PUBLIC HEALTH
June 25, 2010

FDA Makes Problem Drugs Public

A new FDA website tracks problems people have had with various prescription drugs. Bookmark it.

The FDA has a new website that lists problems that crop up with drugs after they've hit the market.

Many side effects and problems caused by a drug don't become apparent until well after the drug is in use. The new website compiles information about these problems as they emerge. Having this information together in one spot means that doctors and consumers don't have to search all over the web for it and also means that the information should spread faster. Problems should become apparent quicker than in the past.

A 2007 law requires such information to be posted for all new drugs within 18 months of their approval or after they have been used by 10,000 patients, whichever comes later. These drug safety summaries will be released quarterly.

The information comes from complaints from consumers, doctors and companies, as well as from FDA reviewers' searches of medical literature and ongoing studies.

A 2007 law requires such information to be posted for all new drugs within 18 months of their approval or after they have been used by 10,000 patients, whichever comes later. These drug safety summaries will be released quarterly. The first summaries, covering 24 drugs and 2 vaccines, have just been released.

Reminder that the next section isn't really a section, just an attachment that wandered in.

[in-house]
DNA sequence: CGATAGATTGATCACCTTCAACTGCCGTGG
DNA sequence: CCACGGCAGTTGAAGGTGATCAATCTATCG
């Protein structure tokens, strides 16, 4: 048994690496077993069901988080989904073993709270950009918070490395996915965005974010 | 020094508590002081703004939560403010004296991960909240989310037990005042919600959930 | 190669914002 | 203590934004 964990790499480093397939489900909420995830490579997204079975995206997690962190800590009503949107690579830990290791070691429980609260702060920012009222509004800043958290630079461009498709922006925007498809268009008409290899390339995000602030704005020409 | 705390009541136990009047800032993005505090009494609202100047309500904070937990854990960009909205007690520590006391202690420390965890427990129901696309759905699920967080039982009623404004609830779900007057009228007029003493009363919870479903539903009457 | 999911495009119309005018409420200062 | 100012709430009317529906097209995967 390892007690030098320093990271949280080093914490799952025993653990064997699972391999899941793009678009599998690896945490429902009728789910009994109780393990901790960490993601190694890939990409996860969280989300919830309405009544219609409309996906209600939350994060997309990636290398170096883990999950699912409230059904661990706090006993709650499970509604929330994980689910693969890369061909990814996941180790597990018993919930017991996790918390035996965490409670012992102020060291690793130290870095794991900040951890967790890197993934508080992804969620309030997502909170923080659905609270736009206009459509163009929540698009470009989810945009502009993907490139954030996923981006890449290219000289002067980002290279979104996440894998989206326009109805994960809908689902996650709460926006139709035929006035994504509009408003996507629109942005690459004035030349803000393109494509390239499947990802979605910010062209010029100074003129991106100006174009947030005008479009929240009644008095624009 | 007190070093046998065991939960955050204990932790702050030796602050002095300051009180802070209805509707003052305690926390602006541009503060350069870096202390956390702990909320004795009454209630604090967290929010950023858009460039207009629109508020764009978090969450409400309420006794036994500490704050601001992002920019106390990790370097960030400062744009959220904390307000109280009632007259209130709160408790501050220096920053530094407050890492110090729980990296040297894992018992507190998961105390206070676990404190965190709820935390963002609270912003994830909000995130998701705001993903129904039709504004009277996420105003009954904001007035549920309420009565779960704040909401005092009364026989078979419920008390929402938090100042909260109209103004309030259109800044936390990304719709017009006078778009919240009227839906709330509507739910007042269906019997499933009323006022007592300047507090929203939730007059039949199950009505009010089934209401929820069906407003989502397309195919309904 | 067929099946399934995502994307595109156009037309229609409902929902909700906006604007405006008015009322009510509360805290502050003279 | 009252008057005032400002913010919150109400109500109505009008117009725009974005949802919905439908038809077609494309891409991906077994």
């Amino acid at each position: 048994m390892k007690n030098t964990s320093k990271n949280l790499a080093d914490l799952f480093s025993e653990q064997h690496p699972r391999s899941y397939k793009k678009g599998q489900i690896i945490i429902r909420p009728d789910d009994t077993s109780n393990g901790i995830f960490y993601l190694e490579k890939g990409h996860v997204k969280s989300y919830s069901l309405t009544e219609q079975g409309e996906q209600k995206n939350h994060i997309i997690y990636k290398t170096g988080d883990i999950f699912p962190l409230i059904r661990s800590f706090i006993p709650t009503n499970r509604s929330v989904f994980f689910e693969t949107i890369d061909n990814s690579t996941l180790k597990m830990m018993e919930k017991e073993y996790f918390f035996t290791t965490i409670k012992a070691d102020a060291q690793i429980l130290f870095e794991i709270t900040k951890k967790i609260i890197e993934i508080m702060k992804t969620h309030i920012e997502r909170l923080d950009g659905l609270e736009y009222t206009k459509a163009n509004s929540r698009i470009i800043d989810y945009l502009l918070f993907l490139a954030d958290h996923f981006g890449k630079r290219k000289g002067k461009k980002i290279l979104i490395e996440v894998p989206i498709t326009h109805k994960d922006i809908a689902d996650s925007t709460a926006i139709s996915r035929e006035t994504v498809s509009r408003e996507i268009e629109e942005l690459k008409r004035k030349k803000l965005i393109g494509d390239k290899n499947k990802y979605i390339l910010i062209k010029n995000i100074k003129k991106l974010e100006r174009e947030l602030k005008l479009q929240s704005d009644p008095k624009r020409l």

While the first summaries don't seem to have picked up any major problems, one recent problem has come up with the asthma drug Alvesco. There have been reports of ineffectiveness, which seem to be coming from mechanical problems that develop over time in the drug delivery system (the drug is used with an inhaler). This problem has not yet been solved and the situation remains under investigation.

The idea behind the site is to avoid another situation like the one that happened with Vioxx or worse, thalidomide, or at least to catch them a lot sooner. In 2004, the drug Vioxx was pulled from the market because of concerns that it might be causing strokes and heart attacks. In the late 1950s, the drug thalidomide was used as a tranquilizer throughout Europe, though it was never approved for use in the U.S. Thalidomide use during pregnancy caused an estimated 10,000-20,000 serious birth defects in Europe (but only about 20 in the U.S.). What's hard to understand is that these births occurred between 1956 and 1962, a six-year period. It took that long to make the connection.

These are the type of worst case scenarios the drug safety summaries should help avoid. And they should also help point out any irritating but less severe side effects caused by new drugs a lot sooner than has happened in the past.

The drug safety summaries can be found at the FDA's Postmarketing Drug Safety Evaluation website. They will be updated four times a year.

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